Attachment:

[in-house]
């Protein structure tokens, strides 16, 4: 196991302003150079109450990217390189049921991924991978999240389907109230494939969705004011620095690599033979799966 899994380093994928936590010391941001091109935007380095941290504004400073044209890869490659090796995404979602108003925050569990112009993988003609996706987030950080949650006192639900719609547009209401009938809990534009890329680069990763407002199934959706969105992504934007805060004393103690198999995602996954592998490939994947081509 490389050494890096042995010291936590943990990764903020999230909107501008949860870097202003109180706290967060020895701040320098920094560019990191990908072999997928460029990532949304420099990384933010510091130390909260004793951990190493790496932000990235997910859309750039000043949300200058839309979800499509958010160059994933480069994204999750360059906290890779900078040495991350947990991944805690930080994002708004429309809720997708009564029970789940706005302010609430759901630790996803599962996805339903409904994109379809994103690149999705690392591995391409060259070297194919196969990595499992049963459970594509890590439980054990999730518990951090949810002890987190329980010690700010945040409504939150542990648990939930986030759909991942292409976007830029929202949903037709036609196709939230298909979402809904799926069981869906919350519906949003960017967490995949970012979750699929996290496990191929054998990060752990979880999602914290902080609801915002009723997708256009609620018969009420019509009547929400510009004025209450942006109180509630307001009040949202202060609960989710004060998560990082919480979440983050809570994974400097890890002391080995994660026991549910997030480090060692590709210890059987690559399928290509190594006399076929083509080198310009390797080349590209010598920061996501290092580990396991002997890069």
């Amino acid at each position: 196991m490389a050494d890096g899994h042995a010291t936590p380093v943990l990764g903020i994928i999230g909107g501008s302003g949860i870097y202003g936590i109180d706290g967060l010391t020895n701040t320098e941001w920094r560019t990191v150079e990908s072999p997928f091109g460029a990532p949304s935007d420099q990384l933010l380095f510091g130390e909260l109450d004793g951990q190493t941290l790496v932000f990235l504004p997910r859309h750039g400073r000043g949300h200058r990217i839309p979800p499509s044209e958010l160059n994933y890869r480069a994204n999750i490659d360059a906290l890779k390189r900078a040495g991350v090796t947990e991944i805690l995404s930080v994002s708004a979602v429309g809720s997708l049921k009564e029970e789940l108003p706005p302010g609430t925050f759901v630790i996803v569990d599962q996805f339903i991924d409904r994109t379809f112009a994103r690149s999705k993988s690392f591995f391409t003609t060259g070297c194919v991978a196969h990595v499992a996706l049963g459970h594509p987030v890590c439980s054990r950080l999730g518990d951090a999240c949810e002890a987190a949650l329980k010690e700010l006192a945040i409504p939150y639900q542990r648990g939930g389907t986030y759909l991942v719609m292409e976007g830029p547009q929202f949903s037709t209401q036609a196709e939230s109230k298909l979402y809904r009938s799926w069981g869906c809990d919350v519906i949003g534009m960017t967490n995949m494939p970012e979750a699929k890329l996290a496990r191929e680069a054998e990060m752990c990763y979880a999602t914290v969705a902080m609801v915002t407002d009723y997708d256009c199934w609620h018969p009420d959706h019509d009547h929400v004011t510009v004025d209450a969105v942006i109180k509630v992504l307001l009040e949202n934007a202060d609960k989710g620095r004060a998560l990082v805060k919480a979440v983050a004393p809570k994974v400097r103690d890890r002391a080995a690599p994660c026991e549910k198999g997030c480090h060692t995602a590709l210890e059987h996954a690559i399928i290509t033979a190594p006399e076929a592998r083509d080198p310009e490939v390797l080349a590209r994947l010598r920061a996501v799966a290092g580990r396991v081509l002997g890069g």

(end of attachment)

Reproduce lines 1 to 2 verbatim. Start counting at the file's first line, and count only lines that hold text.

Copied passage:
[in-house]
């Protein structure tokens, strides 16, 4: 196991302003150079109450990217390189049921991924991978999240389907109230494939969705004011620095690599033979799966 899994380093994928936590010391941001091109935007380095941290504004400073044209890869490659090796995404979602108003925050569990112009993988003609996706987030950080949650006192639900719609547009209401009938809990534009890329680069990763407002199934959706969105992504934007805060004393103690198999995602996954592998490939994947081509 490389050494890096042995010291936590943990990764903020999230909107501008949860870097202003109180706290967060020895701040320098920094560019990191990908072999997928460029990532949304420099990384933010510091130390909260004793951990190493790496932000990235997910859309750039000043949300200058839309979800499509958010160059994933480069994204999750360059906290890779900078040495991350947990991944805690930080994002708004429309809720997708009564029970789940706005302010609430759901630790996803599962996805339903409904994109379809994103690149999705690392591995391409060259070297194919196969990595499992049963459970594509890590439980054990999730518990951090949810002890987190329980010690700010945040409504939150542990648990939930986030759909991942292409976007830029929202949903037709036609196709939230298909979402809904799926069981869906919350519906949003960017967490995949970012979750699929996290496990191929054998990060752990979880999602914290902080609801915002009723997708256009609620018969009420019509009547929400510009004025209450942006109180509630307001009040949202202060609960989710004060998560990082919480979440983050809570994974400097890890002391080995994660026991549910997030480090060692590709210890059987690559399928290509190594006399076929083509080198310009390797080349590209010598920061996501290092580990396991002997890069």